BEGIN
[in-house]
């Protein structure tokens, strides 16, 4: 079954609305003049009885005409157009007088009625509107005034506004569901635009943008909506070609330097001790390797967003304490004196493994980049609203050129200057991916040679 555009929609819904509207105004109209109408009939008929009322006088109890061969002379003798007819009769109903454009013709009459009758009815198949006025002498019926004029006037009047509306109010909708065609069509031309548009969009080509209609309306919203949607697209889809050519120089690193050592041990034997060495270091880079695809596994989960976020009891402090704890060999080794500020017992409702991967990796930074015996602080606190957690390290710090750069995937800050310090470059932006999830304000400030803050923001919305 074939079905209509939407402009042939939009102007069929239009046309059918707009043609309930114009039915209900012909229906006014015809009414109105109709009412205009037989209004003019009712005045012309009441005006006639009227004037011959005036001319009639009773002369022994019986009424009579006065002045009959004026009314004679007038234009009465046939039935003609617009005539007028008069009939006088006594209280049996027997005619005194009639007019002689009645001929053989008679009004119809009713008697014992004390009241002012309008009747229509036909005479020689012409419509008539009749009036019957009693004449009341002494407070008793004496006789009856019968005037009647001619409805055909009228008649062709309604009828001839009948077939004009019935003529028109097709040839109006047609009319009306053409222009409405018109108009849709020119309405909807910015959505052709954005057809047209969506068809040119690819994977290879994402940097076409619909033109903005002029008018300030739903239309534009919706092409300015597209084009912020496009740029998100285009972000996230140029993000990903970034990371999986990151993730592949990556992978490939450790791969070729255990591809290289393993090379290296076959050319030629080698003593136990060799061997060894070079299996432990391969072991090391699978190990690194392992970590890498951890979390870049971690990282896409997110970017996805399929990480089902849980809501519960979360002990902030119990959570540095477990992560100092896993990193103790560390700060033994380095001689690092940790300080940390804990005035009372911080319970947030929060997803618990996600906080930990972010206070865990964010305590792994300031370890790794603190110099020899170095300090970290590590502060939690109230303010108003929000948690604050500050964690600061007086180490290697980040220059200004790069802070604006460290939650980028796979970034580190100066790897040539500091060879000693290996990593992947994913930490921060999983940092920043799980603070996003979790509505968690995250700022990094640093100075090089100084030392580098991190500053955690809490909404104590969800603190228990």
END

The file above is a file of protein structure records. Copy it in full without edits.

[in-house]
């Protein structure tokens, strides 16, 4: 079954609305003049009885005409157009007088009625509107005034506004569901635009943008909506070609330097001790390797967003304490004196493994980049609203050129200057991916040679 555009929609819904509207105004109209109408009939008929009322006088109890061969002379003798007819009769109903454009013709009459009758009815198949006025002498019926004029006037009047509306109010909708065609069509031309548009969009080509209609309306919203949607697209889809050519120089690193050592041990034997060495270091880079695809596994989960976020009891402090704890060999080794500020017992409702991967990796930074015996602080606190957690390290710090750069995937800050310090470059932006999830304000400030803050923001919305 074939079905209509939407402009042939939009102007069929239009046309059918707009043609309930114009039915209900012909229906006014015809009414109105109709009412205009037989209004003019009712005045012309009441005006006639009227004037011959005036001319009639009773002369022994019986009424009579006065002045009959004026009314004679007038234009009465046939039935003609617009005539007028008069009939006088006594209280049996027997005619005194009639007019002689009645001929053989008679009004119809009713008697014992004390009241002012309008009747229509036909005479020689012409419509008539009749009036019957009693004449009341002494407070008793004496006789009856019968005037009647001619409805055909009228008649062709309604009828001839009948077939004009019935003529028109097709040839109006047609009319009306053409222009409405018109108009849709020119309405909807910015959505052709954005057809047209969506068809040119690819994977290879994402940097076409619909033109903005002029008018300030739903239309534009919706092409300015597209084009912020496009740029998100285009972000996230140029993000990903970034990371999986990151993730592949990556992978490939450790791969070729255990591809290289393993090379290296076959050319030629080698003593136990060799061997060894070079299996432990391969072991090391699978190990690194392992970590890498951890979390870049971690990282896409997110970017996805399929990480089902849980809501519960979360002990902030119990959570540095477990992560100092896993990193103790560390700060033994380095001689690092940790300080940390804990005035009372911080319970947030929060997803618990996600906080930990972010206070865990964010305590792994300031370890790794603190110099020899170095300090970290590590502060939690109230303010108003929000948690604050500050964690600061007086180490290697980040220059200004790069802070604006460290939650980028796979970034580190100066790897040539500091060879000693290996990593992947994913930490921060999983940092920043799980603070996003979790509505968690995250700022990094640093100075090089100084030392580098991190500053955690809490909404104590969800603190228990």